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Some applications of Caristi’s fixed point theorem in metric spaces
 Farshid Khojasteh^{1}Email author,
 Erdal Karapinar^{2} and
 Hassan Khandani^{3}
https://doi.org/10.1186/s136630160501z
© Khojasteh et al. 2016
 Received: 27 July 2015
 Accepted: 13 January 2016
 Published: 27 January 2016
Abstract
In this work, partial answers to Reich, Mizoguchi and Takahashi’s and AminiHarandi’s conjectures are presented via a light version of Caristi’s fixed point theorem. Moreover, we introduce the idea that many of known fixed point theorems can easily be derived from the Caristi theorem. Finally, the existence of bounded solutions of a functional equation is studied.
Keywords
 Caristi’s fixed point theorem
 Hausdorff metric
 MizoguchiTakahashi
 Reich’s problem
 Boyd and Wong’s contraction
MSC
 47H10
 54E05
1 Introduction and preliminaries
In the literature, the Caristi fixed point theorem is known as one of the very interesting and useful generalizations of the Banach fixed point theorem for selfmappings on a complete metric space. In fact, the Caristi fixed point theorem is a modification of the εvariational principle of Ekeland ([1, 2]), which is a crucial tool in nonlinear analysis, in particular, optimization, variational inequalities, differential equations, and control theory. Furthermore, in 1977 Western [3] proved that the conclusion of Caristi’s theorem is equivalent to metric completeness. In the last decades, Caristi’s fixed point theorem has been generalized and extended in several directions (see e.g., [4, 5] and the related references therein).
The Caristi’s fixed point theorem asserts the following.
Theorem 1.1
([6])
In 1972, Reich [8] introduced the following open problem.
Problem 1.1

Daffer et al. assumed that \(\mu: \mathbb {R}^{+}\rightarrow \mathbb {R}^{+}\)

is upper right semicontinuous,

\(\mu(t)< t\) for all \(t>0\), and

\(\mu(t)\leq tat^{b}\), where \(a>0\), \(1< b<2\) on some interval \([0,s]\), \(s>0\).


Jachymski assumed that \(\mu: \mathbb {R}^{+}\rightarrow \mathbb {R}^{+}\)

is superadditive, i.e., \(\mu(x+y)>\mu(x)+\mu(y)\), for all \(x,y\in \mathbb {R}^{+}\), and

\(t\mapsto t\mu(t)\) is nondecreasing.

Problem 1.2
In 1989, Mizoguchi and Takahashi [12], gave a partial answer to Problem 1.2 as follows.
Theorem 1.2
Another analogous open problem was raised in 2010 by AminiHarandi [13], which we state after the following notations.
Problem 1.3
The answer is yes if Tx is compact for every x (AminiHarandi [13], Theorem 3.3).
In this work, we show that many of the known Banach contraction generalizations can be deduced and generalized by Caristi’s fixed point theorem and its consequences. Also, partial answers to the mentioned open problems are given via our main results. For more details as regards a fixed point generalization of multivalued mappings we refer to [14].
2 Main result
In this section, we show that many of the known fixed point results can be deduced from the following light version of Caristi’s theorem.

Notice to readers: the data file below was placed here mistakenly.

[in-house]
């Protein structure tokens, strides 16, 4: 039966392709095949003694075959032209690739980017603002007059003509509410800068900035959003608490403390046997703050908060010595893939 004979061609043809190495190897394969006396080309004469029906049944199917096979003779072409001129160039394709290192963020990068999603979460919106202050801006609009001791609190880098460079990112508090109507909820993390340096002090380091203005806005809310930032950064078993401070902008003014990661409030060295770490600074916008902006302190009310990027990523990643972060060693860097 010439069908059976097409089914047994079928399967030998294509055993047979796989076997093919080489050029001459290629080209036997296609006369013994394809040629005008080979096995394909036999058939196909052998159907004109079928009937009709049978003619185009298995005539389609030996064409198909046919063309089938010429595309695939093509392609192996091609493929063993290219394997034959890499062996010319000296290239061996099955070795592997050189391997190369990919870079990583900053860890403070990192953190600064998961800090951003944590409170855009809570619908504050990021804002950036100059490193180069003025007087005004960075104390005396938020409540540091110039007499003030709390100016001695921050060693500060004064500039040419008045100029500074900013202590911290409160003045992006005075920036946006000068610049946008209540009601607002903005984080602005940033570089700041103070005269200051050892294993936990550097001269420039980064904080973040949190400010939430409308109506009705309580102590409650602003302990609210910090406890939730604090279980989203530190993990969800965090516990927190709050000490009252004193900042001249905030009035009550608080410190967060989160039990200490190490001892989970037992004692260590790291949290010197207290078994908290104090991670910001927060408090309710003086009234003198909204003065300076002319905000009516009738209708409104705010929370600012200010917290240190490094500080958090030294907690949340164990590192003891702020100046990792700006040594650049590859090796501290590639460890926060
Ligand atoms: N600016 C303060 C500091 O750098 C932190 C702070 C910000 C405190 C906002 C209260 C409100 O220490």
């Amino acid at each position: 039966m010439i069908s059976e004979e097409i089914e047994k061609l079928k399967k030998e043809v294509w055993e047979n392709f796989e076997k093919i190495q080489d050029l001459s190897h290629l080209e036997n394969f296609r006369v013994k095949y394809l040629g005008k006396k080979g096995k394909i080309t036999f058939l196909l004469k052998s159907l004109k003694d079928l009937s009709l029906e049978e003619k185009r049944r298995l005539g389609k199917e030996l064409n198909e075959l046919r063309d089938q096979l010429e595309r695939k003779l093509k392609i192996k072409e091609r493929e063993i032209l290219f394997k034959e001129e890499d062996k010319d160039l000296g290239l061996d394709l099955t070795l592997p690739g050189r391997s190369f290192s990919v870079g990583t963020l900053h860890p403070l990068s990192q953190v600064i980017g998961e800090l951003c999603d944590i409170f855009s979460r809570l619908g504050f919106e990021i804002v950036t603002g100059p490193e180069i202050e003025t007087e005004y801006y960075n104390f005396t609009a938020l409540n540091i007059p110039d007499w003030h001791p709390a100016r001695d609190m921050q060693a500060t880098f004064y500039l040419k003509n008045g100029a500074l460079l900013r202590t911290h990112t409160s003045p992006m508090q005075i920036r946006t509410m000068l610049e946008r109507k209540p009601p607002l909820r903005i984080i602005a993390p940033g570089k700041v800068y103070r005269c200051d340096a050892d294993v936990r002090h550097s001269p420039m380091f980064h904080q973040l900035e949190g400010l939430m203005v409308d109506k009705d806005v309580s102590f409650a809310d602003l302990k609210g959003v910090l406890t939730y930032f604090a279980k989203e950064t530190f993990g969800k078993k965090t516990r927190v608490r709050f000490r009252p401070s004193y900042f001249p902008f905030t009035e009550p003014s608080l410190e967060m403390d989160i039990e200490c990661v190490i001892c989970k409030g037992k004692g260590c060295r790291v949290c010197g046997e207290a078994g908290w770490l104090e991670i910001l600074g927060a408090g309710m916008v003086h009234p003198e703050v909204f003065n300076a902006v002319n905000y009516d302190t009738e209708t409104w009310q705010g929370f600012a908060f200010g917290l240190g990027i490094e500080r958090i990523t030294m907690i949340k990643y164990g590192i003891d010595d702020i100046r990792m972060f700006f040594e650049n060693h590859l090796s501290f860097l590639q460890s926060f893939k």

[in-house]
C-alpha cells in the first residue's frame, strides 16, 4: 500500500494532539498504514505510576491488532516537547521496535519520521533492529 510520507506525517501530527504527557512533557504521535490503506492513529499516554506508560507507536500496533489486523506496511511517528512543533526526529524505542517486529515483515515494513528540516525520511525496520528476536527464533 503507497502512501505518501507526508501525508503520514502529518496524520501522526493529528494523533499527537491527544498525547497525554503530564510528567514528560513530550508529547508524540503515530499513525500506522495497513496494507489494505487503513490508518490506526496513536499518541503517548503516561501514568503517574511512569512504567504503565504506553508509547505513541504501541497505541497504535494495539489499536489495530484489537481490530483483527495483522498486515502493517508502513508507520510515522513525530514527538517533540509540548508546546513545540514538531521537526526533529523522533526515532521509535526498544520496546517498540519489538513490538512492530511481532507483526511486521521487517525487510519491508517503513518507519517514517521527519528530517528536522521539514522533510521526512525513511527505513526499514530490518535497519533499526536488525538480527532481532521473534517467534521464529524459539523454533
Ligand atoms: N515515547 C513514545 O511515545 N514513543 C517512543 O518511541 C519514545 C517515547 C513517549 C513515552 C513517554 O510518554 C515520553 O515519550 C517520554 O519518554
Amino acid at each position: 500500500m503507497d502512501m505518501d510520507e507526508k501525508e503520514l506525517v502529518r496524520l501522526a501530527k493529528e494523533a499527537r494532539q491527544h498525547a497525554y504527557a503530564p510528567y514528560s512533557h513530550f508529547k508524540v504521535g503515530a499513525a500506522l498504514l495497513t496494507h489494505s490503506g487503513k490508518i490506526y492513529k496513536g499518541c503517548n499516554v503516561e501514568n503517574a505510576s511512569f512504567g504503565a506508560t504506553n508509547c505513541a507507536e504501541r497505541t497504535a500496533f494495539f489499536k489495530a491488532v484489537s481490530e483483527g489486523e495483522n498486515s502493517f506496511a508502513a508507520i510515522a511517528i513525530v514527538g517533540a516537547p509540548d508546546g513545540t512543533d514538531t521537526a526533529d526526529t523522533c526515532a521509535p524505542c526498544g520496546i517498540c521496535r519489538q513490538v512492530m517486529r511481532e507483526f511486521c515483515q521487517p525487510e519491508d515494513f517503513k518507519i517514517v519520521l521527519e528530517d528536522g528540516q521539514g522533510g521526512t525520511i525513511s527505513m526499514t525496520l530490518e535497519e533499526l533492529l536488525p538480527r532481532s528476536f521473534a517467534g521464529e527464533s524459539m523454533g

Corollary 2.1
Proof
Corollary 2.2
([15], Banach contraction principle)
Proof
Corollary 2.3
Proof
The following results are the main results of this paper and play a crucial role to find the partial answers for Problem 1.1, Problem 1.2, and Problem 1.3. Comparing the partial answers for Reich’s problems, our answers include simple conditions. Also, the compactness condition on Tx is not needed.
Theorem 2.1
Proof
The following theorem is a partial answer to Problem 1.1.
Theorem 2.2
Proof
The following theorem is a partial answer to Problem 1.2.
Corollary 2.4
([12], MizoguchiTakahashi’s type)
Proof
Let \(\theta(t)=\eta(t)t\), \(\theta(t)< t\) for all \(t\in R_{+}\), and \(\frac{\theta(t)}{t}=\eta(t)\) is a nondecreasing mapping. By the assumption \(d(Tx,Ty)\leq\eta(d(x,y))d(x,y)=\theta(d(x,y))\) for all \(x,y\in X\), therefore by Theorem 2.2 T has a fixed point. □
The following theorem is a partial answer to Problem 1.3.
Corollary 2.5
Proof
Let \(\eta(t)=t\theta(t)\), for each \(t>0\). Then \(\eta(t)< t\), for each \(t>0\), and \(\frac{\eta(t)}{t}=1\frac{\theta(t)}{t}\) is nondecreasing. Thus, the desired result is obtained by Theorem 2.2. □
3 Existence of bounded solutions of functional equations
We will prove the following theorem.
Theorem 3.1
 (i)
\(f:{\mathcal{Z}}\times {\mathcal{T}}\to \mathbb {R}\) and \(\Im: {\mathcal{Z}}\times {\mathcal{T}}\times \mathbb {R}\to \mathbb {R}\) are continuous and bounded;
 (ii)for all \(h,k\in {\mathcal{B}}({\mathcal{Z}})\), ifwhere \(x\in {\mathcal{Z}}\) and \(y\in {\mathcal{T}}\). Then the functional equation (20) has a bounded solution.$$ \begin{aligned} & 0< d(h,k)< 1 \quad \textit{implies}\quad \bigl\vert \Im\bigl(x,y,h(x)\bigr)\Im\bigl(x,y,k(x)\bigr)\bigr\vert \leq \frac {1}{2}d^{2}(h,k), \\ &d(h,k)\geq1 \quad \textit{implies}\quad \bigl\vert \Im\bigl(x,y,h(x)\bigr)\Im \bigl(x,y,k(x)\bigr)\bigr\vert \leq\frac{2}{3}d(h,k), \end{aligned} $$(23)
Proof
Declarations
Acknowledgements
The first author would like to thank Prof. S. Mansour Vaezpour for valuable suggestions.
Open Access This article is distributed under the terms of the Creative Commons Attribution 4.0 International License (http://creativecommons.org/licenses/by/4.0/), which permits unrestricted use, distribution, and reproduction in any medium, provided you give appropriate credit to the original author(s) and the source, provide a link to the Creative Commons license, and indicate if changes were made.
Authors’ Affiliations
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